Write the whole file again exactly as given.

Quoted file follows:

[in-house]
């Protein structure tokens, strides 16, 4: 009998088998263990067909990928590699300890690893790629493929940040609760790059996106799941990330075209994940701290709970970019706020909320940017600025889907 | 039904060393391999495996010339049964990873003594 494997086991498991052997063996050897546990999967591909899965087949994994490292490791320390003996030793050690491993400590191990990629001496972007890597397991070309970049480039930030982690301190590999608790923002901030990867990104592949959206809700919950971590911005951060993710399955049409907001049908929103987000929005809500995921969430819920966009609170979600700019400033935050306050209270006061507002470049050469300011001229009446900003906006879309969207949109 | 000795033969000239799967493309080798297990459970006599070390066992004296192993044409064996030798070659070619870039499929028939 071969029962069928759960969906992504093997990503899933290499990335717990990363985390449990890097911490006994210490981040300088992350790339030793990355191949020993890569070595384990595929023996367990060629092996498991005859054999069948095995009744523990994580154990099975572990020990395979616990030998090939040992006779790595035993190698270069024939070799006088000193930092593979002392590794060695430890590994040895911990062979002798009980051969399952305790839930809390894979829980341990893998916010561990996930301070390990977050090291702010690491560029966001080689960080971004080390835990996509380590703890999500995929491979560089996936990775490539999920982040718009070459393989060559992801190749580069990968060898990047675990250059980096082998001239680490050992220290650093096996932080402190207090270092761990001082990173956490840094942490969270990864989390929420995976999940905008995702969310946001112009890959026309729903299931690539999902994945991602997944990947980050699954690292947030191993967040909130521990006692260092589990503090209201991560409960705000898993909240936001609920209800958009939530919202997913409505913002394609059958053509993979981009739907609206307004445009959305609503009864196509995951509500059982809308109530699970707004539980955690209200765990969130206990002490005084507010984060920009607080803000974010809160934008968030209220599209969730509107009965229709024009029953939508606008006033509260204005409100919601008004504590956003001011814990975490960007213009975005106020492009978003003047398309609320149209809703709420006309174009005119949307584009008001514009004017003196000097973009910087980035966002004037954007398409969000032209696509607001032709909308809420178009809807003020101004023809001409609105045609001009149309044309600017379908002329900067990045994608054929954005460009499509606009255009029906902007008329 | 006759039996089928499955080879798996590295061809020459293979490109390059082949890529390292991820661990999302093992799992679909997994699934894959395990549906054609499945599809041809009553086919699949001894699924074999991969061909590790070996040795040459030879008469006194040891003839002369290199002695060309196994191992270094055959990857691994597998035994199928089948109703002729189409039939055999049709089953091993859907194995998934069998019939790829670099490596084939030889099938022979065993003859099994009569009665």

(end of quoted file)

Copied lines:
[in-house]
């Protein structure tokens, strides 16, 4: 009998088998263990067909990928590699300890690893790629493929940040609760790059996106799941990330075209994940701290709970970019706020909320940017600025889907 | 039904060393391999495996010339049964990873003594 494997086991498991052997063996050897546990999967591909899965087949994994490292490791320390003996030793050690491993400590191990990629001496972007890597397991070309970049480039930030982690301190590999608790923002901030990867990104592949959206809700919950971590911005951060993710399955049409907001049908929103987000929005809500995921969430819920966009609170979600700019400033935050306050209270006061507002470049050469300011001229009446900003906006879309969207949109 | 000795033969000239799967493309080798297990459970006599070390066992004296192993044409064996030798070659070619870039499929028939 071969029962069928759960969906992504093997990503899933290499990335717990990363985390449990890097911490006994210490981040300088992350790339030793990355191949020993890569070595384990595929023996367990060629092996498991005859054999069948095995009744523990994580154990099975572990020990395979616990030998090939040992006779790595035993190698270069024939070799006088000193930092593979002392590794060695430890590994040895911990062979002798009980051969399952305790839930809390894979829980341990893998916010561990996930301070390990977050090291702010690491560029966001080689960080971004080390835990996509380590703890999500995929491979560089996936990775490539999920982040718009070459393989060559992801190749580069990968060898990047675990250059980096082998001239680490050992220290650093096996932080402190207090270092761990001082990173956490840094942490969270990864989390929420995976999940905008995702969310946001112009890959026309729903299931690539999902994945991602997944990947980050699954690292947030191993967040909130521990006692260092589990503090209201991560409960705000898993909240936001609920209800958009939530919202997913409505913002394609059958053509993979981009739907609206307004445009959305609503009864196509995951509500059982809308109530699970707004539980955690209200765990969130206990002490005084507010984060920009607080803000974010809160934008968030209220599209969730509107009965229709024009029953939508606008006033509260204005409100919601008004504590956003001011814990975490960007213009975005106020492009978003003047398309609320149209809703709420006309174009005119949307584009008001514009004017003196000097973009910087980035966002004037954007398409969000032209696509607001032709909308809420178009809807003020101004023809001409609105045609001009149309044309600017379908002329900067990045994608054929954005460009499509606009255009029906902007008329 | 006759039996089928499955080879798996590295061809020459293979490109390059082949890529390292991820661990999302093992799992679909997994699934894959395990549906054609499945599809041809009553086919699949001894699924074999991969061909590790070996040795040459030879008469006194040891003839002369290199002695060309196994191992270094055959990857691994597998035994199928089948109703002729189409039939055999049709089953091993859907194995998934069998019939790829670099490596084939030889099938022979065993003859099994009569009665």